- On 05/08/2020
- In Tips for travellers
Iconic Hagia Sophia Turns Into a Mosque
Hagia Sophia was built as a church in 537 AD, by Emperor Justinian in ancient Constantinople as a Byzantine-Orthodox cathedral the largest church in the world at the time, as the centre of Christianity. More than 900 years later, when the city was conquered by the Ottoman Empire in 1453, the church was converted into a mosque by Sultan Mehmet II.
After the establishment of the modern Turkish Republic, the nation’s founding president, Mustafa Kemal Atatürk declared Hagia Sophia a museum in 1935. The historic site would be “open to the visits of all nations and religions,” according to his decree. And since then, it has been one of the most popular tourist sites in the country, welcoming millions of visitors. In 2019 alone, more than three million people visited.
In today’s ruling, the court found that after the conquest of Istanbul, Ottoman ruler Sultan Mehmet II essentially established a foundation that owns Hagia Sophia to this day.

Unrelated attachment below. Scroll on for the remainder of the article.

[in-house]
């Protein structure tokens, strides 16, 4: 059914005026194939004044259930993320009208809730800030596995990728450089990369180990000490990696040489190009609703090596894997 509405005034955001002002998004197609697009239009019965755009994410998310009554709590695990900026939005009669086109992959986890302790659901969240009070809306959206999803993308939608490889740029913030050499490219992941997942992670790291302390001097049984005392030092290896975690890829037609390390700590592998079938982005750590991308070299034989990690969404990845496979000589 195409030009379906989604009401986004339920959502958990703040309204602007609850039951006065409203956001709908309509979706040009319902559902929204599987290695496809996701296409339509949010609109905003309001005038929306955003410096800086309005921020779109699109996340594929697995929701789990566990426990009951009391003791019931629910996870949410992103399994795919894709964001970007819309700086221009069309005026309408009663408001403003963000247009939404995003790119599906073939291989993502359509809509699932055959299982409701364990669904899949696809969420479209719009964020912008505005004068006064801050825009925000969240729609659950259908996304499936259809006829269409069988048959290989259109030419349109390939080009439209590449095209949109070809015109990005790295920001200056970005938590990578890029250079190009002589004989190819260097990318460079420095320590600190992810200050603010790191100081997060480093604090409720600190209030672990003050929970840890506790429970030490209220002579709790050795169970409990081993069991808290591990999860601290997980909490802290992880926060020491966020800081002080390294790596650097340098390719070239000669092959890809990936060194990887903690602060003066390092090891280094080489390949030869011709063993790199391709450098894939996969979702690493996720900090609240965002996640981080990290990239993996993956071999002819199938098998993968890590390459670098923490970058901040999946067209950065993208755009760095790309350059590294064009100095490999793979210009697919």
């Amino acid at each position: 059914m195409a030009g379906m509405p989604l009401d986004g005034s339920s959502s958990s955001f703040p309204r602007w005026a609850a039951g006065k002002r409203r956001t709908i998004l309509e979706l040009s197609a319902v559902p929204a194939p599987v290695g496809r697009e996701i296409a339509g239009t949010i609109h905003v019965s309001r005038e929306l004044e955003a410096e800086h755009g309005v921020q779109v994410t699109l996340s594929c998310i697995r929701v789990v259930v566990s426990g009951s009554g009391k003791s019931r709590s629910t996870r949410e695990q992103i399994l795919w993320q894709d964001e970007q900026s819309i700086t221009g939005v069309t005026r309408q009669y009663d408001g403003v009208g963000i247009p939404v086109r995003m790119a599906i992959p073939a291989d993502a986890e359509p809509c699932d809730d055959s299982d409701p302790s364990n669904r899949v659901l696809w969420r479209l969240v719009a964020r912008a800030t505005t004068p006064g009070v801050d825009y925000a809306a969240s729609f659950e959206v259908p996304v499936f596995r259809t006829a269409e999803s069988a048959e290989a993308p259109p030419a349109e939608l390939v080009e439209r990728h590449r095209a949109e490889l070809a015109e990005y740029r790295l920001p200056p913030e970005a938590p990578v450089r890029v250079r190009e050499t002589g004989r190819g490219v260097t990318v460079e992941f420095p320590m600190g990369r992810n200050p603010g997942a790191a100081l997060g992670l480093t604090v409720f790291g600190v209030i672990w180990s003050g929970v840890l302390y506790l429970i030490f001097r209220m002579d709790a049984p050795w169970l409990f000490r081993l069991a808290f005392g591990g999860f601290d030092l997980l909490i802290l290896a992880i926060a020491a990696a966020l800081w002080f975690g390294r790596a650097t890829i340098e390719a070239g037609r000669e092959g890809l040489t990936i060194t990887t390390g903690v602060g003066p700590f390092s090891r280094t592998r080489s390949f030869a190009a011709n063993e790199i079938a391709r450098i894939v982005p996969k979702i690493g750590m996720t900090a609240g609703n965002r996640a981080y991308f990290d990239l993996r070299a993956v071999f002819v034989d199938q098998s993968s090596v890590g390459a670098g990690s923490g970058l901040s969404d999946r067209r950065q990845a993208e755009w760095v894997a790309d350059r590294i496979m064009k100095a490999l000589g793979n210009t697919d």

On Friday, July 24th, prayers again took place regularly under the staggering dome of Santa Sofia, after an 85-year hiatus. The Turkish government announced that the large building, transformed into a museum in 1935, is once again a mosque.
According to the court, that legal status cannot be changed and the building’s use as a mosque cannot be altered. The recent decision by the Turkish government is to reconvert Hagia Sophia into a mosque.
The announcement came from a spokesperson for Turkish President Recep Tayyip Erdoğan that the mosque will be opened for everyone and its historical mosaics will be preserved, as they have been for the past 500 years.
The spokesperson also added that some images depicting the Virgin Mary and the archangel Gabriel, which are situated in the direction of Mecca, which Muslims face during prayer, would be covered with curtains during religious services. Other Christian figures depicted in the building did not pose a problem for worshippers since they were not in the direction of Mecca, so the images would be uncovered when the building was open for tourists.
Hagia Sophia will “absolutely’ be open to everyone; believers, non-believers, Muslims, Christians, Buddhists, and anyone will be able to see the mosaics as they once did.
If Hagia Sophia is beautiful on the outside, on the inside she impresses even more. The richness of details in Byzantine architecture leaves you open-mouthed. As well as the central dome, 55 meters high, and the roof supported by immense marble pillars. The highlight for the large chandeliers that descend from the ceiling creates a mystical atmosphere.